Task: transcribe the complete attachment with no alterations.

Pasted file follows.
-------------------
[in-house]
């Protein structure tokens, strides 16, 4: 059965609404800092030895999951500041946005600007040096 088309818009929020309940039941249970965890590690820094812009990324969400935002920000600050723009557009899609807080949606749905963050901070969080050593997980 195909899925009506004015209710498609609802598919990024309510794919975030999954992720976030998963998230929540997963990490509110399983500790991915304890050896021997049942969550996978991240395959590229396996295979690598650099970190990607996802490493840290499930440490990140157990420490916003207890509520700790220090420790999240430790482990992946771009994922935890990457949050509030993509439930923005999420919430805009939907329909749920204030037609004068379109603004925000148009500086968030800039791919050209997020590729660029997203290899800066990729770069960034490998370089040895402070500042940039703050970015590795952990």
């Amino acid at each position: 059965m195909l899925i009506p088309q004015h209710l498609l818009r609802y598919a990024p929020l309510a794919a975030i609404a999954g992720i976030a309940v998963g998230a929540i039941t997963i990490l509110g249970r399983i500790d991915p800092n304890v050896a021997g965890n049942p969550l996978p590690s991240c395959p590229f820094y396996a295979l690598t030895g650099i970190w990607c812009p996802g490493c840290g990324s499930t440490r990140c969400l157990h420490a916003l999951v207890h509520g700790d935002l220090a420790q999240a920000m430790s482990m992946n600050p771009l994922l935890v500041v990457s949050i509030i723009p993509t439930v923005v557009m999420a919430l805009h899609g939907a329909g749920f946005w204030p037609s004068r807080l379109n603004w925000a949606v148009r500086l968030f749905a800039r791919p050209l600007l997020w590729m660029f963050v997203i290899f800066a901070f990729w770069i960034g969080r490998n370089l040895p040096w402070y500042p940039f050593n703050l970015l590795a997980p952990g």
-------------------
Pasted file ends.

[in-house]
């Protein structure tokens, strides 16, 4: 059965609404800092030895999951500041946005600007040096 088309818009929020309940039941249970965890590690820094812009990324969400935002920000600050723009557009899609807080949606749905963050901070969080050593997980 195909899925009506004015209710498609609802598919990024309510794919975030999954992720976030998963998230929540997963990490509110399983500790991915304890050896021997049942969550996978991240395959590229396996295979690598650099970190990607996802490493840290499930440490990140157990420490916003207890509520700790220090420790999240430790482990992946771009994922935890990457949050509030993509439930923005999420919430805009939907329909749920204030037609004068379109603004925000148009500086968030800039791919050209997020590729660029997203290899800066990729770069960034490998370089040895402070500042940039703050970015590795952990």
């Amino acid at each position: 059965m195909l899925i009506p088309q004015h209710l498609l818009r609802y598919a990024p929020l309510a794919a975030i609404a999954g992720i976030a309940v998963g998230a929540i039941t997963i990490l509110g249970r399983i500790d991915p800092n304890v050896a021997g965890n049942p969550l996978p590690s991240c395959p590229f820094y396996a295979l690598t030895g650099i970190w990607c812009p996802g490493c840290g990324s499930t440490r990140c969400l157990h420490a916003l999951v207890h509520g700790d935002l220090a420790q999240a920000m430790s482990m992946n600050p771009l994922l935890v500041v990457s949050i509030i723009p993509t439930v923005v557009m999420a919430l805009h899609g939907a329909g749920f946005w204030p037609s004068r807080l379109n603004w925000a949606v148009r500086l968030f749905a800039r791919p050209l600007l997020w590729m660029f963050v997203i290899f800066a901070f990729w770069i960034g969080r490998n370089l040895p040096w402070y500042p940039f050593n703050l970015l590795a997980p952990g």